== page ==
In commemorating the day, those engaged in the fight against AIDS had something to celebrate. Worldwide deaths from the disease have dropped for the first time. Fewer children are being born with AIDS through mother-to-unborn baby transmission, thanks to the use of better disease-fighting drugs.
But AIDS remains a worldwide epidemic. About 34 million people worldwide were living with AIDS at the end of last year. Deaths were 1.7 million in 2011, down from 1.8 million in 2010 and a peak of 2.3 million in 2005.
“These new statistics are extraordinarily exciting, but there’s still a long way to go,” said Patricia Bartlett, from the Duke University AIDS Research and Treatment Center, who has worked in the field of HIV/AIDS at Duke since 1982. “Stigma is still a problem. I think people who are living with HIV infection probably perceive that it is worse than it is, except that in some communities, it does remain high – particularly for people who are injecting drugs, men who have sex with men, and sex workers.”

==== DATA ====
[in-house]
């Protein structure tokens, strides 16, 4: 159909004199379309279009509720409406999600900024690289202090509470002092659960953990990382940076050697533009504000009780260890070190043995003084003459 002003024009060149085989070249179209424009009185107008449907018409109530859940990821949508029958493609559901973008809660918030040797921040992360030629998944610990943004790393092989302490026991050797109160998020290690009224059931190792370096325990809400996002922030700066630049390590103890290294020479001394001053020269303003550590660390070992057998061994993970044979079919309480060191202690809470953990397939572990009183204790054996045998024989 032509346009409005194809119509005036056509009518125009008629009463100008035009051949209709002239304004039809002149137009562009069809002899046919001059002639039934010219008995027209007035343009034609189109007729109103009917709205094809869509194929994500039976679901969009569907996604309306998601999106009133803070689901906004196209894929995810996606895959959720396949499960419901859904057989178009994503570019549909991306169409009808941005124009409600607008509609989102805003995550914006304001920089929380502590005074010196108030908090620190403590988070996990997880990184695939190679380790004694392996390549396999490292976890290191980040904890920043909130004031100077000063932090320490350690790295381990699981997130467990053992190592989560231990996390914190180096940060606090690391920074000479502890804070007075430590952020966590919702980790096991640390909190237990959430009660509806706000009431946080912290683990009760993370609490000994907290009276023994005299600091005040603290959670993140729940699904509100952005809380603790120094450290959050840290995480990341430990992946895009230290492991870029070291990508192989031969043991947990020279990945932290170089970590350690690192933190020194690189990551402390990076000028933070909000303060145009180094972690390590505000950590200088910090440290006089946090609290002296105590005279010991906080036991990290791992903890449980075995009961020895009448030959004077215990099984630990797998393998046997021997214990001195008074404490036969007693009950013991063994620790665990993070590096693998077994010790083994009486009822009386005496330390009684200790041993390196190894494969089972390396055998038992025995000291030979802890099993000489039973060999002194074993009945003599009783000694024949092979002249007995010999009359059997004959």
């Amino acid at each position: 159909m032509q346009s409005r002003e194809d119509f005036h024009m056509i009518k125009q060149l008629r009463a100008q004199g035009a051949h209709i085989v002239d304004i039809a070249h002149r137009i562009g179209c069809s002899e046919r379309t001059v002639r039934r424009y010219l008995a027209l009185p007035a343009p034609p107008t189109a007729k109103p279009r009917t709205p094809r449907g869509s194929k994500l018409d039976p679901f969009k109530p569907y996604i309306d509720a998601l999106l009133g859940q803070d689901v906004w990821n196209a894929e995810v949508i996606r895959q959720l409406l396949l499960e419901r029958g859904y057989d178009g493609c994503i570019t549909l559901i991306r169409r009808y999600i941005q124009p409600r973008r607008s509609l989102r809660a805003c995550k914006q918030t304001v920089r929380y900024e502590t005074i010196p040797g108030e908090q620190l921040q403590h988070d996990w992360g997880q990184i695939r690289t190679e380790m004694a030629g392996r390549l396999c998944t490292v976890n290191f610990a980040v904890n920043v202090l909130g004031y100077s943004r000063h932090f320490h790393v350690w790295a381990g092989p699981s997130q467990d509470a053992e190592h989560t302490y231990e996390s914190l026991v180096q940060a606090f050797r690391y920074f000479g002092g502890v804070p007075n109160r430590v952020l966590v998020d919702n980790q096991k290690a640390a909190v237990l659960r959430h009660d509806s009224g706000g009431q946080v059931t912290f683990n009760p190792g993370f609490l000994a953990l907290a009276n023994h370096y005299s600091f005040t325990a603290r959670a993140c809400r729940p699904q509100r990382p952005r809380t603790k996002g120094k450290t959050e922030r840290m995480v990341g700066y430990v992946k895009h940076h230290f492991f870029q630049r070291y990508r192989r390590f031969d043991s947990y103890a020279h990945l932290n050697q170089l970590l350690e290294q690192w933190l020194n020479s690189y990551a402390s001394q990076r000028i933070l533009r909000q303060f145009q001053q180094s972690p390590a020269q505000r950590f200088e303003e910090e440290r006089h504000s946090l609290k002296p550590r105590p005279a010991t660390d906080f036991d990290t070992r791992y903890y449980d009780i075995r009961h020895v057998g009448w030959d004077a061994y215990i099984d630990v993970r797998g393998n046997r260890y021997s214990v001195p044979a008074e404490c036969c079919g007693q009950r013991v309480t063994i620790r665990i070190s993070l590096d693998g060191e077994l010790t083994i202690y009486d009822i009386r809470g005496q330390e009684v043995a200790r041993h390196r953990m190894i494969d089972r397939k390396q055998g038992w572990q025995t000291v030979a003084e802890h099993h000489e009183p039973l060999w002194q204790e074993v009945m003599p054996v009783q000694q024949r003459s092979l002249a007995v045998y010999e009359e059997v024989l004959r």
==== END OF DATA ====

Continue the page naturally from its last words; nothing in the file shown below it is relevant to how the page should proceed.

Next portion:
While attention and resources are rightly committed to other prevalent diseases, AIDS remains a concern, and awareness and action remain important. Durham County has the fourth-highest rate of HIV (29.9 per 100,000) among North Carolina’s counties, nearly 30 cases per 100,000 residents. At the end of last year, 1,467 Durham residents were living with HIV.
World AIDS Day was recognized around the globe on Saturday.
“World AIDS Day allows us to gather and raise awareness, honor those who have passed and celebrate accomplishments in treatment and prevention,” said Monica Curry, public health education specialist with the Durham County Department of Public Health. “The community has a powerful voice and can influence decisions related to research and work with elected officials to advocate for more prevention and better care for people living with HIV.”
Awareness and prevention are so important in fighting a communicative disease such as HIV/AIDS. As we learned last week, that fight is far from over.